271011 Sexual violence among adolescent girls in urban Zimbabwe: Social drivers and associations with HIV and Herpes simplex virus type-2 (HSV-2) infection

Tuesday, October 30, 2012 : 2:30 PM - 2:50 PM

Asuka Leslie, MBBS MSc DFPH , Department of Infection & Population Health, University College London, London, United Kingdom
Judith Glynn, BM BCh MA MSc PhD FRCP , Faculty of Epidemiology and Population Health, London School of Hygiene & Tropical Medicine, London, United Kingdom
Sian Floyd, BSc MSc , Faculty of Epidemiology and Population Health, London School of Hygiene & Tropical Medicine, London, United Kingdom
Auxillia Machingura Nyagadza , Nicoz Diamond Building, Biomedical Research and Training Institute, Harare, Zimbabwe
Simon Gregson, DPhil , School of Public Health, Imperial College London, London, United Kingdom
Isolde Birdthistle, MSc PhD , Faculty of Epidemiology and Population Health, London School of Hygiene & Tropical Medicine, London, United Kingdom
Studies have documented links between sexual violence and HIV, however, there is limited understanding of the risks among adolescent girls. This analysis aimed to measure the prevalence of sexual violence, identify social drivers and examine associations with HIV/HSV-2 among adolescent girls in Zimbabwe. A sero-epidemiological survey was conducted in 2004. From a random sample of 1,283 14 to 19-year-old females, 863 consented to interviews and 839 to HIV/HSV-2 testing. Sexual violence was assessed by a range of social determinants and associations with HIV/HSV-2 using multivariable logistic regression. 115 girls reported coerced sex (13.4%; n=861); 96 (11.1%) were physically forced. Sexual violence was more prevalent in those who left school early (adjusted OR 3.47, 95% confidence interval (CI)1.75-6.89) and paternal orphans (aOR 2.10, CI 1.09-4.05).109 girls (14.8%) were either HIV or HSV-2 positive or co-infected. Of those who reported sexual violence, 31.6% were HIV/HSV-2-positive, compared to 12.3% in girls who did not (aOR 2.68, CI 1.52-4.74). Among girls who reported sex, HIV/HSV-2 prevalence was similar in those who had experienced sexual violence (42.9%) and those who had not (40.3%; aOR 1.31, CI 0.67-2.55). Girls who did not report forced sex were more likely to be married (p<0.001). Experiences of sexual violence were high among this population. In contexts of high HIV prevalence, sexual violence may constitute an important risk pathway; however, adolescents may also be at risk within partnerships described as consensual. Prevention programmes should therefore consider the different risk pathways for those who do and do not consent to sex.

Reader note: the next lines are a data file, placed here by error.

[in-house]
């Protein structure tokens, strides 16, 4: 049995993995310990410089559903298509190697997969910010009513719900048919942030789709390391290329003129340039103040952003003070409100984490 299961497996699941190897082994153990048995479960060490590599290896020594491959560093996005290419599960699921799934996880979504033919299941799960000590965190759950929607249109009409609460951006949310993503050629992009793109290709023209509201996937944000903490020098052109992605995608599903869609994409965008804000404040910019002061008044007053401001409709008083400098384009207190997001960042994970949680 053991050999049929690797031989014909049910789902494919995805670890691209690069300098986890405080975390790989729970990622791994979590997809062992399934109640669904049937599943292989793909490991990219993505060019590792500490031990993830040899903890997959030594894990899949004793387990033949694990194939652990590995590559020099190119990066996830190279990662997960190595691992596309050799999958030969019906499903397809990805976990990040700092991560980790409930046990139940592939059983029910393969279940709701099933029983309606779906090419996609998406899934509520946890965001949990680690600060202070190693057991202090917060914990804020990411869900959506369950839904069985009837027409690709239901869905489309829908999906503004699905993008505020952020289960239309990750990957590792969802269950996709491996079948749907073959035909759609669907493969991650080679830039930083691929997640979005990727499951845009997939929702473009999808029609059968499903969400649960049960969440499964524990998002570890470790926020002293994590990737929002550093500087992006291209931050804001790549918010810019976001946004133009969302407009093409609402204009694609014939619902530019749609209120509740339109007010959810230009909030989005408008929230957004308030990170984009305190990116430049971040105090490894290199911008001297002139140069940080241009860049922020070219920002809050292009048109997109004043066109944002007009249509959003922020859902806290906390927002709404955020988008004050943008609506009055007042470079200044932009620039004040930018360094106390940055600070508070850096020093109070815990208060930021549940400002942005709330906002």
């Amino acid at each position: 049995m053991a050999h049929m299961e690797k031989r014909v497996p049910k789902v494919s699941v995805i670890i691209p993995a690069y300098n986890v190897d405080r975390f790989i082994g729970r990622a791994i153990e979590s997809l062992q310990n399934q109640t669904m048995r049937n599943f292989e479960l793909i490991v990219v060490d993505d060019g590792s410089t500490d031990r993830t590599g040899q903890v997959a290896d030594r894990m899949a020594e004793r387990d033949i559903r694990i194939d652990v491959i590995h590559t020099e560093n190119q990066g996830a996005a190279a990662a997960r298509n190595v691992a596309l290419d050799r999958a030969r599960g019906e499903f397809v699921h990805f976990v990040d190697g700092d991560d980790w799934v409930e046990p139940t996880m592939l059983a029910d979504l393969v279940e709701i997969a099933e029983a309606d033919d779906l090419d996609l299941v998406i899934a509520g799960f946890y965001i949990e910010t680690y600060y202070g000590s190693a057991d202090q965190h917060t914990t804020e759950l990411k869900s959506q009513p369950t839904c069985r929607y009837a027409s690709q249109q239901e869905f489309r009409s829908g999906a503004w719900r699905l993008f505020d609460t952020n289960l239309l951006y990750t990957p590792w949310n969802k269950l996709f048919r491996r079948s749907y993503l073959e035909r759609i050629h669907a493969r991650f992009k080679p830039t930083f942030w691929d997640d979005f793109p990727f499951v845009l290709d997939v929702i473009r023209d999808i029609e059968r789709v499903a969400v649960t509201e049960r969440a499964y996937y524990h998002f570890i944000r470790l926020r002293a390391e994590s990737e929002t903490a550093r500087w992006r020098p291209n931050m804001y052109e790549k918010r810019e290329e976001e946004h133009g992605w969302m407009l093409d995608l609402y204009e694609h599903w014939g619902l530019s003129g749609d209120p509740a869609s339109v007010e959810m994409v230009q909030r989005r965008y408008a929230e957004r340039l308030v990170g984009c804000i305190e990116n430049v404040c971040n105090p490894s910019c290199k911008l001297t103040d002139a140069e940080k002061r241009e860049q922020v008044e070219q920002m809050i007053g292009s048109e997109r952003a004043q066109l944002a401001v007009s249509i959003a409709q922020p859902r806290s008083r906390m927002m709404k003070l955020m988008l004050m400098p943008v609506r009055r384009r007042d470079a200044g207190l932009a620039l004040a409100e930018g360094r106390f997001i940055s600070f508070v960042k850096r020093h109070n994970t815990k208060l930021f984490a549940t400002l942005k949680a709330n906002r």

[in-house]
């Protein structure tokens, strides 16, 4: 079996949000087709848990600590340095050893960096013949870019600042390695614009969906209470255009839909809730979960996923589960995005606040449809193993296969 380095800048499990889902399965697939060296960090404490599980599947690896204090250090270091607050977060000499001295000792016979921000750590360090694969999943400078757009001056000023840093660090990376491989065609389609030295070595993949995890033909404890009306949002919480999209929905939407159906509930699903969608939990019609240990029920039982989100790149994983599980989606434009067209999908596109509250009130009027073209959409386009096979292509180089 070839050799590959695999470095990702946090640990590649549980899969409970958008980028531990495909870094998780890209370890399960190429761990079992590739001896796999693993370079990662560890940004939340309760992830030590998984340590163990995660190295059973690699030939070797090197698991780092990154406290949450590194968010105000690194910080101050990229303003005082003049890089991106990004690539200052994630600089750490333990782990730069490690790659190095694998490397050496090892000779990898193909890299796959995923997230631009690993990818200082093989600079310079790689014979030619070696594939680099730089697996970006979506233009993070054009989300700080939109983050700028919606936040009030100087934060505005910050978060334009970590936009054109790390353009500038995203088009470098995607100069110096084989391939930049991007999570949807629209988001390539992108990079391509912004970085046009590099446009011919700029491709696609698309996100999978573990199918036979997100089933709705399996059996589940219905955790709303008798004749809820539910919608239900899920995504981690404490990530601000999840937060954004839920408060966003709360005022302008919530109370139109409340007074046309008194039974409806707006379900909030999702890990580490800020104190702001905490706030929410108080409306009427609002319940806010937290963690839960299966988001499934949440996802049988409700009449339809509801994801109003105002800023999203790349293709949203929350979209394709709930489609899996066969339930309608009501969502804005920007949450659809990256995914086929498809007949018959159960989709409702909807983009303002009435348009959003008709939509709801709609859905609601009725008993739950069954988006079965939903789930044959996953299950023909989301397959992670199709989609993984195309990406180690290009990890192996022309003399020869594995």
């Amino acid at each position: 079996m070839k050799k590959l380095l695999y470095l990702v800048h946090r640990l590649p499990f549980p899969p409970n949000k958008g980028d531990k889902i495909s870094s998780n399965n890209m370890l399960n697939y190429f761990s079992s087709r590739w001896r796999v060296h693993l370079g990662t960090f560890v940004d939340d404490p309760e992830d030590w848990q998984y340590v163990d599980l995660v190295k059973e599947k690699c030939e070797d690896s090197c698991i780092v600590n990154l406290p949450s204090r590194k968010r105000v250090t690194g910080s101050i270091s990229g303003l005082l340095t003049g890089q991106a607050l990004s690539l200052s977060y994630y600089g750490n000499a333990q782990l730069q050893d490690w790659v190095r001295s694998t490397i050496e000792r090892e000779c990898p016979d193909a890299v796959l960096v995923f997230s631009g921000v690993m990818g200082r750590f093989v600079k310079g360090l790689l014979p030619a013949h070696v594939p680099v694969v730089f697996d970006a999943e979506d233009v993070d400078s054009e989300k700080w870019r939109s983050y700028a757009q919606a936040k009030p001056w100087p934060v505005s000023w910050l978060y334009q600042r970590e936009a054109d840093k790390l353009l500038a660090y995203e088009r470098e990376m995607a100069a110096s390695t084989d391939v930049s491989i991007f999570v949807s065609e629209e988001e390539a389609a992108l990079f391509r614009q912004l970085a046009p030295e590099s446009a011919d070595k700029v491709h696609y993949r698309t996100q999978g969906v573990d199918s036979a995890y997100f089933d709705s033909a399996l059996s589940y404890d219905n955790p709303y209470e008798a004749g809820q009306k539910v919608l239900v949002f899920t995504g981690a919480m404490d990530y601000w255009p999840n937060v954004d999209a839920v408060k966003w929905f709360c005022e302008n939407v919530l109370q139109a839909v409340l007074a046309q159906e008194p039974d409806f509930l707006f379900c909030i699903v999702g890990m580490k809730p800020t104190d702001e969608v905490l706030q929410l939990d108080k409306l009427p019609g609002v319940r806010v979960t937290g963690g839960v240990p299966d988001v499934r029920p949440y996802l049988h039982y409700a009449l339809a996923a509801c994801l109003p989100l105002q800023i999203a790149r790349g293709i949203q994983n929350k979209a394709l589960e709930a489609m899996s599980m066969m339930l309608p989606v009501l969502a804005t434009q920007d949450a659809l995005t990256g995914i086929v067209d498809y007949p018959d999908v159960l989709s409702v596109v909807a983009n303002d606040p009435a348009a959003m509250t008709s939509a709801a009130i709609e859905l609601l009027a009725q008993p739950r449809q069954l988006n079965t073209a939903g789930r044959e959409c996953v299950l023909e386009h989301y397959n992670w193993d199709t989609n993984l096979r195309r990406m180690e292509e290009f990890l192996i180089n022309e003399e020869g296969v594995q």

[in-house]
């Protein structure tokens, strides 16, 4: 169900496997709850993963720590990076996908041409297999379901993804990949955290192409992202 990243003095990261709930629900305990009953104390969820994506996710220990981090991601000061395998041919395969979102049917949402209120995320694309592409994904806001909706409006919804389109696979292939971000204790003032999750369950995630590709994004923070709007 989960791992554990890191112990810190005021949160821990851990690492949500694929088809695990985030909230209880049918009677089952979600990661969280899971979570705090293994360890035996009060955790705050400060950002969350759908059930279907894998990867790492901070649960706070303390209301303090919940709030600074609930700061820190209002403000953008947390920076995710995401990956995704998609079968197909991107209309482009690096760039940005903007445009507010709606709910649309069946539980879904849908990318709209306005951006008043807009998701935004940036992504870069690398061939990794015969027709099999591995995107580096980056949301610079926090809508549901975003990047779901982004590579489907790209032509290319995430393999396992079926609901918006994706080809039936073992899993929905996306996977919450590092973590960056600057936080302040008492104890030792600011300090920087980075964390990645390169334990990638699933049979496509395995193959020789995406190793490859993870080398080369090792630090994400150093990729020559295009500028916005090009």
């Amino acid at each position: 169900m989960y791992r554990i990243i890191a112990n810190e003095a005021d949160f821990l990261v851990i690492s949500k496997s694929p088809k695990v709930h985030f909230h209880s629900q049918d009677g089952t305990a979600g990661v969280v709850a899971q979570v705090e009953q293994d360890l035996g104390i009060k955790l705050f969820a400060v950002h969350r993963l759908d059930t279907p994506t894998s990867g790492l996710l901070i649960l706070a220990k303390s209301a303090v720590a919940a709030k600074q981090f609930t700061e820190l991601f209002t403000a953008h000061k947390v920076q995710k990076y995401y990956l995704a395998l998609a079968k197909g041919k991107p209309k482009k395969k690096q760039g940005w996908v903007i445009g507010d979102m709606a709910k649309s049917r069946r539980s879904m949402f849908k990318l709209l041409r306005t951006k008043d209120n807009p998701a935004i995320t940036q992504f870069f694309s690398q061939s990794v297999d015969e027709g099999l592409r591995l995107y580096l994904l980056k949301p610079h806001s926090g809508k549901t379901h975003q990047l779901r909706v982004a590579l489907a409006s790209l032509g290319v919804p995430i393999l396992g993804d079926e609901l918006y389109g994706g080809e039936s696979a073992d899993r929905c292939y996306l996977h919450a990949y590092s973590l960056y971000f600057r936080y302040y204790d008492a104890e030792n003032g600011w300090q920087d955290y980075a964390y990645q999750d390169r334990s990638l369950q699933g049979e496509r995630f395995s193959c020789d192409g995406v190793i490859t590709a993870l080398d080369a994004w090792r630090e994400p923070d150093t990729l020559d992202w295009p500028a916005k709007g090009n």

Learning Areas:
Protection of the public in relation to communicable diseases including prevention or control
Social and behavioral sciences

Learning Objectives:
1. List some of the social drivers of sexual violence in adolescents girls in Zimbabwe that our study showed were important 2. Discuss the challenges of measuring sexual violence 3. Discuss the association the evidence for the association between sexual violence and HIV and HSV-2 infection 4. Evaluate the methods used in this study and whether they were appropriate 5. Formulate ideas about sexual violence prevention in adolescent girls 6. Formulate ideas about HIV prevention in adolescent girls in a context of high prevalance

Keywords: HIV/AIDS, Adolescents, International

Presenting author's disclosure statement:

Qualified on the content I am responsible for because: I am an academic clinical fellow in public health medicine. I was a Study Physician for Emory University's HIV clinical trial site in Rwanda and have worked for Family Health International, focusing on research capacity-building and family planning study protocol development. I recently completed an MSc in Epidemiology at the London School of Hygiene & Tropical Medicine, where my thesis explored the risks and consequences of sexual coercion among female adolescents in Zimbabwe.
Any relevant financial relationships? No

I agree to comply with the American Public Health Association Conflict of Interest and Commercial Support Guidelines, and to disclose to the participants any off-label or experimental uses of a commercial product or service discussed in my presentation.